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hakob

Research interests

My research interests reside at the intersection of digital humanities and integrated history and philosophy of science. In my 2015 book, The Laws of Scientific Change, I proposed a general descriptive theory of scientific change that has since become the basis of a newly emerging empirical study of science, scientonomy. I developed a new workflow for digital humanities and implemented it by co-founding the online encyclopedia and the peer-reviewed journal of scientonomy as means for a fruitful integration of the history and philosophy of science. I currently lead a team of scholars that work on advancing our knowledge of scientific change by developing a system of diagram-templates for visualizing worldviews, refining and propagating the new workflow, and creating a database of intellectual history.

Teaching interests

I have taught graduate and undergraduate courses in the history and philosophy of science, epistemology, metaphysics, and the history of philosophy. The structure of my courses reflects my conviction that the history of science and the theory of science are best approached together. Currently, I teach the following courses:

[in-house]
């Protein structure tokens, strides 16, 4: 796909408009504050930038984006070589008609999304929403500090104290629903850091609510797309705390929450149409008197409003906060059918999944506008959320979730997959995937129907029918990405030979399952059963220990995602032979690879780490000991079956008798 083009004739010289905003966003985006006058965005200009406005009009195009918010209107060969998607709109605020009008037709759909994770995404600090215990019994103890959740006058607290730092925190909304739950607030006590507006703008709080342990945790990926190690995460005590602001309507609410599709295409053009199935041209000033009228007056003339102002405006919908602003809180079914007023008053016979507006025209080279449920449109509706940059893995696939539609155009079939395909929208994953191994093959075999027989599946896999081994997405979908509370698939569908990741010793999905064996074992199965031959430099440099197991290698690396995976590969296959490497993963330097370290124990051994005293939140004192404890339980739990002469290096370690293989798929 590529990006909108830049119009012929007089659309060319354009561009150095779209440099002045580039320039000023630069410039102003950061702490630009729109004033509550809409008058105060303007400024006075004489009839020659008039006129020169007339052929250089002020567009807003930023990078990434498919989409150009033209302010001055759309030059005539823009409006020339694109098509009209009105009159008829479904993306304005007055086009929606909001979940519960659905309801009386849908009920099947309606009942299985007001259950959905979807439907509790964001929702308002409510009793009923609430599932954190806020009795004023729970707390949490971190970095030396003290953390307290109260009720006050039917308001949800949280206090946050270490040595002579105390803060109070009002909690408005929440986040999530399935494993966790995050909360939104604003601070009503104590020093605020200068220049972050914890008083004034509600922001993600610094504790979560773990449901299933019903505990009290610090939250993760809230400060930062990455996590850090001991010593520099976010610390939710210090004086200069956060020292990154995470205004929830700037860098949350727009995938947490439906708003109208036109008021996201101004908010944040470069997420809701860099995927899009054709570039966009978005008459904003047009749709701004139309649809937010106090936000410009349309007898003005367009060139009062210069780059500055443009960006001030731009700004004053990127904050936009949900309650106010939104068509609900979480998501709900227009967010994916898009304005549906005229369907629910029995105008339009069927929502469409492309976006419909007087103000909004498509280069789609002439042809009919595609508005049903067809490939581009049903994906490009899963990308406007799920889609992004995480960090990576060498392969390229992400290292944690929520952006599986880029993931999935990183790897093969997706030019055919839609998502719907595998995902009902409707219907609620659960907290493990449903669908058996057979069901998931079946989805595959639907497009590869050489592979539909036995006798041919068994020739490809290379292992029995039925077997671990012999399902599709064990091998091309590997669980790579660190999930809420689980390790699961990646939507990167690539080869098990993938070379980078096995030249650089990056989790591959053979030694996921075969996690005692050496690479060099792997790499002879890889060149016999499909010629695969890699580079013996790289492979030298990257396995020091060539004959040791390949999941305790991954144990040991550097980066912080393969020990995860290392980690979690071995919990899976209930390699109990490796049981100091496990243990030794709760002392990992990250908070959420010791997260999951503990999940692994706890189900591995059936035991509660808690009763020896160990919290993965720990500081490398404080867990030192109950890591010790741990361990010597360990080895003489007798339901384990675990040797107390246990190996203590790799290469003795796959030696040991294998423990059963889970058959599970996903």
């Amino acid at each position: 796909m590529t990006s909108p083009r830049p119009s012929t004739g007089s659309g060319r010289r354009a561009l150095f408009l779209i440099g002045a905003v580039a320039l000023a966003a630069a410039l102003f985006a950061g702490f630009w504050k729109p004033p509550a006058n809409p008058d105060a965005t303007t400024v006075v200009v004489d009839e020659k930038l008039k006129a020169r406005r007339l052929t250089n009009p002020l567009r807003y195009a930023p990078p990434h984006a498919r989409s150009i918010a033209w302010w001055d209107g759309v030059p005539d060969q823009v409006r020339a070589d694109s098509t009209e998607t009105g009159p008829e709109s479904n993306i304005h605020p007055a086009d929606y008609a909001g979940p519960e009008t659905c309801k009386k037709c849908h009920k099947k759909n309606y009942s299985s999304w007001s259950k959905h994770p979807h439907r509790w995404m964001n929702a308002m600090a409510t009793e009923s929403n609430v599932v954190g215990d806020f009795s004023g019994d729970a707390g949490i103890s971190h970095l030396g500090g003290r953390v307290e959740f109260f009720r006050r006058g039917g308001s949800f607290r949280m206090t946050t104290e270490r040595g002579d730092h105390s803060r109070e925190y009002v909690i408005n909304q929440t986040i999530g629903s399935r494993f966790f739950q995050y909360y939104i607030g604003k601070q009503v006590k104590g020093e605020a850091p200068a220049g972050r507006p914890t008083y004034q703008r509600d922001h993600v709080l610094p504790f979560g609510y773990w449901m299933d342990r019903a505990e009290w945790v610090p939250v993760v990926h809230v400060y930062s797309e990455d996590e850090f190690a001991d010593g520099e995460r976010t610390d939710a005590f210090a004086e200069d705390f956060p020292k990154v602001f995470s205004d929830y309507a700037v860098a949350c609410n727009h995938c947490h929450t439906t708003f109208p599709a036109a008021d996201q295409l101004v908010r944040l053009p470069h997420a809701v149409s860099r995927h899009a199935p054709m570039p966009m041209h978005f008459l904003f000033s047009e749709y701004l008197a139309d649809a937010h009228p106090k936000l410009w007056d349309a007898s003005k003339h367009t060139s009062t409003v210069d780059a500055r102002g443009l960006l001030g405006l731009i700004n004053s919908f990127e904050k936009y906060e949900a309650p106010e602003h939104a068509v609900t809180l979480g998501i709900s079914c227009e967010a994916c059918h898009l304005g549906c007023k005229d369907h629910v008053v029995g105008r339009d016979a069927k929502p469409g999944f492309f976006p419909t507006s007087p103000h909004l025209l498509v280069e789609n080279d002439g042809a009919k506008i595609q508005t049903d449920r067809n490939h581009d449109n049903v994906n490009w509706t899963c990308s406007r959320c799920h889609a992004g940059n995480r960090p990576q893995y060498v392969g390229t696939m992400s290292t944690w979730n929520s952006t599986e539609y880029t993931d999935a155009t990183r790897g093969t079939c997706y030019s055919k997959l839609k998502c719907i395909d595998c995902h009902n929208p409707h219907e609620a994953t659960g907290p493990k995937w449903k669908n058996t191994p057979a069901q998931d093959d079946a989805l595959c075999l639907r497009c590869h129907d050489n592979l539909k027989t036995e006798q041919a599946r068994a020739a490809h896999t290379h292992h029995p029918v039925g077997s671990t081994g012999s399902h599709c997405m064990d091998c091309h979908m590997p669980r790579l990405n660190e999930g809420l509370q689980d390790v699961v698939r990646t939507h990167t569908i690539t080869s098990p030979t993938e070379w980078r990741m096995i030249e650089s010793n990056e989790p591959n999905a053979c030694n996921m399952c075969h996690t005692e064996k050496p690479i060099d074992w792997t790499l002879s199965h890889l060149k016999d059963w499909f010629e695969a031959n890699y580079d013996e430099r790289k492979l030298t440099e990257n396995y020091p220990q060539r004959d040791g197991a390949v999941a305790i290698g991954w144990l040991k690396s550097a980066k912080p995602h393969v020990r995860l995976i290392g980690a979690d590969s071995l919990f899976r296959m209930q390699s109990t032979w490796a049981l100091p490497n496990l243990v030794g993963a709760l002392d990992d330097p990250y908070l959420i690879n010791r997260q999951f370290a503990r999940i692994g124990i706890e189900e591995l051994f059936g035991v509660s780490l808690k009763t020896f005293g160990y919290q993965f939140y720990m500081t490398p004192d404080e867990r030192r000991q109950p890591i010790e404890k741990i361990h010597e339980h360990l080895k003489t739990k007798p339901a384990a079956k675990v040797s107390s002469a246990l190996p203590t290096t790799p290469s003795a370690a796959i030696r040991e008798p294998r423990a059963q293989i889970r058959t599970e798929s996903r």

• HPS100 Introduction to History and Philosophy of Science
  • HPS250 Introductory Philosophy of Science
  • HPS309 Aristotelian-Medieval Worldview
  • HPS4600 Theory of Scientific Change

Selected publications

  • The Laws of Scientific Change. Springer, 2015.
  • Lectures on Philosophy. Volume 3: Metaphysics. Limush, 2008.
  • Lectures on Philosophy. Volume 2: Epistemology. Asoghik, 2006.
  • Lectures on Philosophy. Volume 1: Introduction. Asoghik, 2006.
 

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